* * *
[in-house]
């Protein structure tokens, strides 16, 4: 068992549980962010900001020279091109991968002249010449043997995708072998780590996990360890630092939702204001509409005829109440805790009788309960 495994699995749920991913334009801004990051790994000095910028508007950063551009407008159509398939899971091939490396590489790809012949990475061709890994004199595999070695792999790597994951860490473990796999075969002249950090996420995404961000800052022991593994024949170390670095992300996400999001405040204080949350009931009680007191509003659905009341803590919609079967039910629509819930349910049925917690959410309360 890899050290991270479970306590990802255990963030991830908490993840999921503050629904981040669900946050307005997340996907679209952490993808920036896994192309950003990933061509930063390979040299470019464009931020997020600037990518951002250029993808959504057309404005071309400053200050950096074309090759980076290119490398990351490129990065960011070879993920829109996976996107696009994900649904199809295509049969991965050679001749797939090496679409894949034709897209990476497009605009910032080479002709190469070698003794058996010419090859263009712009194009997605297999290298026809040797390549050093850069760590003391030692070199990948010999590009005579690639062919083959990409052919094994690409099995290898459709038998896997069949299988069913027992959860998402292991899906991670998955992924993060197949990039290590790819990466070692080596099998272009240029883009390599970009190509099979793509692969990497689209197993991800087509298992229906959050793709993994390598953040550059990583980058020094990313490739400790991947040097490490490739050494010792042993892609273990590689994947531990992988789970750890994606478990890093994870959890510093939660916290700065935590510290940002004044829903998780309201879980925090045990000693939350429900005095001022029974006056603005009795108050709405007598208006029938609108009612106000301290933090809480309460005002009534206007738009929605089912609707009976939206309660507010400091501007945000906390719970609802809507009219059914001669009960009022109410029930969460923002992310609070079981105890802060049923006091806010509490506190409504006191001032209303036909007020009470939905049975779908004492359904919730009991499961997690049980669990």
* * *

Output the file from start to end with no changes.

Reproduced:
[in-house]
């Protein structure tokens, strides 16, 4: 068992549980962010900001020279091109991968002249010449043997995708072998780590996990360890630092939702204001509409005829109440805790009788309960 495994699995749920991913334009801004990051790994000095910028508007950063551009407008159509398939899971091939490396590489790809012949990475061709890994004199595999070695792999790597994951860490473990796999075969002249950090996420995404961000800052022991593994024949170390670095992300996400999001405040204080949350009931009680007191509003659905009341803590919609079967039910629509819930349910049925917690959410309360 890899050290991270479970306590990802255990963030991830908490993840999921503050629904981040669900946050307005997340996907679209952490993808920036896994192309950003990933061509930063390979040299470019464009931020997020600037990518951002250029993808959504057309404005071309400053200050950096074309090759980076290119490398990351490129990065960011070879993920829109996976996107696009994900649904199809295509049969991965050679001749797939090496679409894949034709897209990476497009605009910032080479002709190469070698003794058996010419090859263009712009194009997605297999290298026809040797390549050093850069760590003391030692070199990948010999590009005579690639062919083959990409052919094994690409099995290898459709038998896997069949299988069913027992959860998402292991899906991670998955992924993060197949990039290590790819990466070692080596099998272009240029883009390599970009190509099979793509692969990497689209197993991800087509298992229906959050793709993994390598953040550059990583980058020094990313490739400790991947040097490490490739050494010792042993892609273990590689994947531990992988789970750890994606478990890093994870959890510093939660916290700065935590510290940002004044829903998780309201879980925090045990000693939350429900005095001022029974006056603005009795108050709405007598208006029938609108009612106000301290933090809480309460005002009534206007738009929605089912609707009976939206309660507010400091501007945000906390719970609802809507009219059914001669009960009022109410029930969460923002992310609070079981105890802060049923006091806010509490506190409504006191001032209303036909007020009470939905049975779908004492359904919730009991499961997690049980669990």